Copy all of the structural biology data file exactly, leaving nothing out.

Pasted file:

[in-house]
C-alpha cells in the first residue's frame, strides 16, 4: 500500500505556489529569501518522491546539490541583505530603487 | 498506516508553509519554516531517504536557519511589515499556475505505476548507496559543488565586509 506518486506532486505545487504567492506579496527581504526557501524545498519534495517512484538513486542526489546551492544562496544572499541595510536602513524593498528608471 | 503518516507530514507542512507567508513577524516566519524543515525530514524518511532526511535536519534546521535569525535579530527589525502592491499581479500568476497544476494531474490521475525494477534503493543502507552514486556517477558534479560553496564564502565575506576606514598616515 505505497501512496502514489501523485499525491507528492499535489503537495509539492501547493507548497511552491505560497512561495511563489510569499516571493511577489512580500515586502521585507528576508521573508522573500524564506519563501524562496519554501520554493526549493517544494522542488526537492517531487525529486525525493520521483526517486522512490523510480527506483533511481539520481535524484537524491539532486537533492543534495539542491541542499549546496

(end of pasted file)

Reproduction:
[in-house]
C-alpha cells in the first residue's frame, strides 16, 4: 500500500505556489529569501518522491546539490541583505530603487 | 498506516508553509519554516531517504536557519511589515499556475505505476548507496559543488565586509 506518486506532486505545487504567492506579496527581504526557501524545498519534495517512484538513486542526489546551492544562496544572499541595510536602513524593498528608471 | 503518516507530514507542512507567508513577524516566519524543515525530514524518511532526511535536519534546521535569525535579530527589525502592491499581479500568476497544476494531474490521475525494477534503493543502507552514486556517477558534479560553496564564502565575506576606514598616515 505505497501512496502514489501523485499525491507528492499535489503537495509539492501547493507548497511552491505560497512561495511563489510569499516571493511577489512580500515586502521585507528576508521573508522573500524564506519563501524562496519554501520554493526549493517544494522542488526537492517531487525529486525525493520521483526517486522512490523510480527506483533511481539520481535524484537524491539532486537533492543534495539542491541542499549546496